© 2020 Drew T. Noll

Sunday, August 29, 2010

Beyond the Tin Can, Mazal Tov, and the Indispensable Parts of One



Mazal Tov to my nephew Daniel, family, and friends! He had his Bar Mitzvah last week and has now entered the ranks of minyan goers around the world. We went up to Jerusalem earlier in the week for his Torah reading at the Kotel, which he pulled off without a hitch, and at the last minute before driving home, I decided to join him, his father, and some other friends spelunking down King Hezekiah’s Tunnel to Shiloach Pool.

Just for a little background on Hezekiah’s Tunnel: according to recent radio carbon dating, it was dug about 700 B.C.E., which corresponds to Biblical references to the tunnel in Kings 2, 20:20; Chronicles 2, 32:2-4, and 32:30. The tunnel runs 131 feet beneath the City of David, just south-east of the Old City in Jerusalem. According to the Tanach (Hebrew Bible) and the plaque that was found inside the tunnel (robbed by the Turks and now languishing in an Istanbul Museum), the tunnel was dug in order to safeguard Jerusalem’s water supply from the attacking Assyrian army, led by Sennacherib in 701 B.C.E. The tunnel meanders from the Gihon Spring, which emerges above the Kidron Valley, flowing with water from under the Temple Mount, and follows the entire length of the tunnel to the Pool of Shiloach (Siloam or now known in Arabic as Silwan). King Hezekiah, in a feat unmatched at the time, carved the winding tunnel, from two directions, through solid bedrock.

Another nephew of mine, that is all grown up and practicing plastic surgery in Los Angeles, was also visiting with his family and I helped take care of his oldest son Nathan on our adventure through the tunnel. We all drank water, ate ice cream, and went to the restroom before the point of no return and sure enough, as soon as we got into the tunnel, Nathan (the poor kid), had to pee again. We asked a guard there where he could go and the only (official) place was the restroom at the other end of the tunnel… I left it up to Nathan where to go and he decided to hold it (oy) until we got to the other end.

The tunnel descends down, covering about a third of a mile, and we traversed it through first hip-deep and then ankle-deep water, all the tall guys having to walk hunched over most of the way to avoid head-banging the rock ceiling. After about a half of an hour of fake coyote and bat calls, flashing LED lights, and splashing feet from every direction, finally we emerged into the sunlight, a little wet and a little sore from bending over for so long.

I wanted to explore some more, but Nathan was doing the ‘I gotta go dance,’ so I hightailed it to the restroom with him. I asked the guard where to find it and he said to go down the stairs and to the end, where there is a gate. Simple enough, so we trotted down the stairs and into another excavation site where a lecture was progressing. I then entered another cave like tunnel-opening and turned around to find three little kids following me (I guess we all drank too much and evidently felt uncomfortable going in the water that emerged from under the Temple Mount). So we headed up the new tunnel, which curved slightly so we couldn’t see the end. I started to get worried about 5 minutes later when the rocks started to get very slippery and I actually slipped hard once, just catching myself as my nose came to within about an inch of the mud and slime on the tunnel floor. Now I was really starting to sweat, with mud on my hands and knees, a bleeding toe where it had caught a rock, and Nathan doing the ‘I gotta go dance’ just a little faster… I could either turn around or I could keep going (it was now 6-of-one or half-a-dozen of the other, if you know what I mean), so I kept going forward.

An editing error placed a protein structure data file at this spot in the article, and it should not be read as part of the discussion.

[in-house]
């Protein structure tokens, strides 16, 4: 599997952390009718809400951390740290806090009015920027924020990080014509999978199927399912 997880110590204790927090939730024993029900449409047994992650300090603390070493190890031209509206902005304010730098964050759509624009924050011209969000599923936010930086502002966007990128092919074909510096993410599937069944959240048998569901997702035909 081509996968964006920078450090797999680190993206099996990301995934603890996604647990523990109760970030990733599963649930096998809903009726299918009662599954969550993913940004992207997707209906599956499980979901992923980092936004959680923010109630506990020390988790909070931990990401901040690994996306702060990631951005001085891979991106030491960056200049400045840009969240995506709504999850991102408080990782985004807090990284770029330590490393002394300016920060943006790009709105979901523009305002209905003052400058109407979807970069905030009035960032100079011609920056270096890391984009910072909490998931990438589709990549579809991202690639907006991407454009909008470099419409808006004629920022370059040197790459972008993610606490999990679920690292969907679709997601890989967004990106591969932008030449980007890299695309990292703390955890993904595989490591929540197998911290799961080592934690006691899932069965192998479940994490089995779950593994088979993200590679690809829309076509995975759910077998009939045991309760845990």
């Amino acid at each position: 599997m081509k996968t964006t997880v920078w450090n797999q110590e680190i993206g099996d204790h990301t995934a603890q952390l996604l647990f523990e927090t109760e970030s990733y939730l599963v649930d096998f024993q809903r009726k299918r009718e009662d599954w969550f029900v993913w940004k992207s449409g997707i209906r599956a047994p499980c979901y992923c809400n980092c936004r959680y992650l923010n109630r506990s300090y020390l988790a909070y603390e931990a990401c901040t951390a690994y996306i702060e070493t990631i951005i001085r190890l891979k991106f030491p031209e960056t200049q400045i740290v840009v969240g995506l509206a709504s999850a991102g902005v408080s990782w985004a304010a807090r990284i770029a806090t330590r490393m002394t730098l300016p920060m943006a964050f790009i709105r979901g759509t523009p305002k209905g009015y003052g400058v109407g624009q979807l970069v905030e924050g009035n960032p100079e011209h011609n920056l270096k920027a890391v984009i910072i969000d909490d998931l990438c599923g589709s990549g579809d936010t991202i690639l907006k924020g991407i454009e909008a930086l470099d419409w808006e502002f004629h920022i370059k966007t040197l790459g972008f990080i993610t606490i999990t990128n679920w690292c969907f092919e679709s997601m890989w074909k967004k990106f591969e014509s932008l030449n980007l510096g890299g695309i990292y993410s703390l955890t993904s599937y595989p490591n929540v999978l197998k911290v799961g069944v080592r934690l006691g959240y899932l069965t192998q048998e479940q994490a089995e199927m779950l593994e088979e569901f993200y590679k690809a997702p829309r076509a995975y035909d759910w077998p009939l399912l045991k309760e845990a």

Skip forward to Shabbat... where we celebrated Daniel’s Bar mitzvah some more with aliyote to the Torah, throwing more candy at him, another Kiddush, lunch with some great friends, and finally a party when Shabbat ended with a magician and everything (Kol ha kavod to his mom and dad!). While at the party, I got into a discussion with a friend about all kinds of nonsense relating to the nature of the Universe. She had learned that eastern philosophy advocates the nullifying of the self, in order to become one with the universe and that Judaism advocates the elevation of the self by making the self Holy through Kiddushah (kosher food, remembering and protecting the Shabbat, keeping the Mitzvote, and so on...) in order to reconnect to the Creator. We never actually finished our mystical, magical, nature-of-the-Universe discussion, since we were interrupted by the magician’s magical, ‘slight-of-hand’ performance, so we haven’t figured out the nature of the Universe yet, but I did catch just a glimmer of it as I thought about it later.